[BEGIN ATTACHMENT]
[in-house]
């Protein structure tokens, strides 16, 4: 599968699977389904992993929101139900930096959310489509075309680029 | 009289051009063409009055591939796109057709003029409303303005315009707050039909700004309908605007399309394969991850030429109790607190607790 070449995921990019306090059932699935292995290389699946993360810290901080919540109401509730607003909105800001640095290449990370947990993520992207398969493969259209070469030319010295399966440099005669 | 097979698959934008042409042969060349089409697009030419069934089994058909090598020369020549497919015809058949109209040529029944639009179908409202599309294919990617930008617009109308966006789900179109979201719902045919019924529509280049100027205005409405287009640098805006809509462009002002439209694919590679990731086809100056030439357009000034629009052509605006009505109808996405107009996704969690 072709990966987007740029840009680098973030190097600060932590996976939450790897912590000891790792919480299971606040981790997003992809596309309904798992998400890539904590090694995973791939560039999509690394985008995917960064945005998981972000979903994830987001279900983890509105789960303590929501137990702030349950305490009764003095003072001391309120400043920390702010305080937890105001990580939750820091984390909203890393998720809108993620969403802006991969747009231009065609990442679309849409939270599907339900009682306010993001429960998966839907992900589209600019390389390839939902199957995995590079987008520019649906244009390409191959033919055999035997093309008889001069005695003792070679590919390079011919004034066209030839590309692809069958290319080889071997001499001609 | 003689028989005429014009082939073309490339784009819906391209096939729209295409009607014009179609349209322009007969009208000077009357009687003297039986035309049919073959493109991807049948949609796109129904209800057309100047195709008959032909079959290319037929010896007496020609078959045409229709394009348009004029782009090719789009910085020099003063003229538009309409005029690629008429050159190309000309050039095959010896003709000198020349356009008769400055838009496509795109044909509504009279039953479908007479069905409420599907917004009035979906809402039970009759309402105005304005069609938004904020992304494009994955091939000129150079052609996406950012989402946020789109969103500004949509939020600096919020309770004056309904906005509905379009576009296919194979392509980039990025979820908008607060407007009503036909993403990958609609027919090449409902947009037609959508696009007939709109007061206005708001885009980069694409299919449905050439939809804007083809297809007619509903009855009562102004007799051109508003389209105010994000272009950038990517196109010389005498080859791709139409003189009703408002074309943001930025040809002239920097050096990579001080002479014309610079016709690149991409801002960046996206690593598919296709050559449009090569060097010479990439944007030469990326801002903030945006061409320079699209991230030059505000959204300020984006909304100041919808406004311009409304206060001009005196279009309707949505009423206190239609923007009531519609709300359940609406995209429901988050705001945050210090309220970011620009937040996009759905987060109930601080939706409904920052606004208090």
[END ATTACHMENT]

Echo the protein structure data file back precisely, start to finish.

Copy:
[in-house]
């Protein structure tokens, strides 16, 4: 599968699977389904992993929101139900930096959310489509075309680029 | 009289051009063409009055591939796109057709003029409303303005315009707050039909700004309908605007399309394969991850030429109790607190607790 070449995921990019306090059932699935292995290389699946993360810290901080919540109401509730607003909105800001640095290449990370947990993520992207398969493969259209070469030319010295399966440099005669 | 097979698959934008042409042969060349089409697009030419069934089994058909090598020369020549497919015809058949109209040529029944639009179908409202599309294919990617930008617009109308966006789900179109979201719902045919019924529509280049100027205005409405287009640098805006809509462009002002439209694919590679990731086809100056030439357009000034629009052509605006009505109808996405107009996704969690 072709990966987007740029840009680098973030190097600060932590996976939450790897912590000891790792919480299971606040981790997003992809596309309904798992998400890539904590090694995973791939560039999509690394985008995917960064945005998981972000979903994830987001279900983890509105789960303590929501137990702030349950305490009764003095003072001391309120400043920390702010305080937890105001990580939750820091984390909203890393998720809108993620969403802006991969747009231009065609990442679309849409939270599907339900009682306010993001429960998966839907992900589209600019390389390839939902199957995995590079987008520019649906244009390409191959033919055999035997093309008889001069005695003792070679590919390079011919004034066209030839590309692809069958290319080889071997001499001609 | 003689028989005429014009082939073309490339784009819906391209096939729209295409009607014009179609349209322009007969009208000077009357009687003297039986035309049919073959493109991807049948949609796109129904209800057309100047195709008959032909079959290319037929010896007496020609078959045409229709394009348009004029782009090719789009910085020099003063003229538009309409005029690629008429050159190309000309050039095959010896003709000198020349356009008769400055838009496509795109044909509504009279039953479908007479069905409420599907917004009035979906809402039970009759309402105005304005069609938004904020992304494009994955091939000129150079052609996406950012989402946020789109969103500004949509939020600096919020309770004056309904906005509905379009576009296919194979392509980039990025979820908008607060407007009503036909993403990958609609027919090449409902947009037609959508696009007939709109007061206005708001885009980069694409299919449905050439939809804007083809297809007619509903009855009562102004007799051109508003389209105010994000272009950038990517196109010389005498080859791709139409003189009703408002074309943001930025040809002239920097050096990579001080002479014309610079016709690149991409801002960046996206690593598919296709050559449009090569060097010479990439944007030469990326801002903030945006061409320079699209991230030059505000959204300020984006909304100041919808406004311009409304206060001009005196279009309707949505009423206190239609923007009531519609709300359940609406995209429901988050705001945050210090309220970011620009937040996009759905987060109930601080939706409904920052606004208090």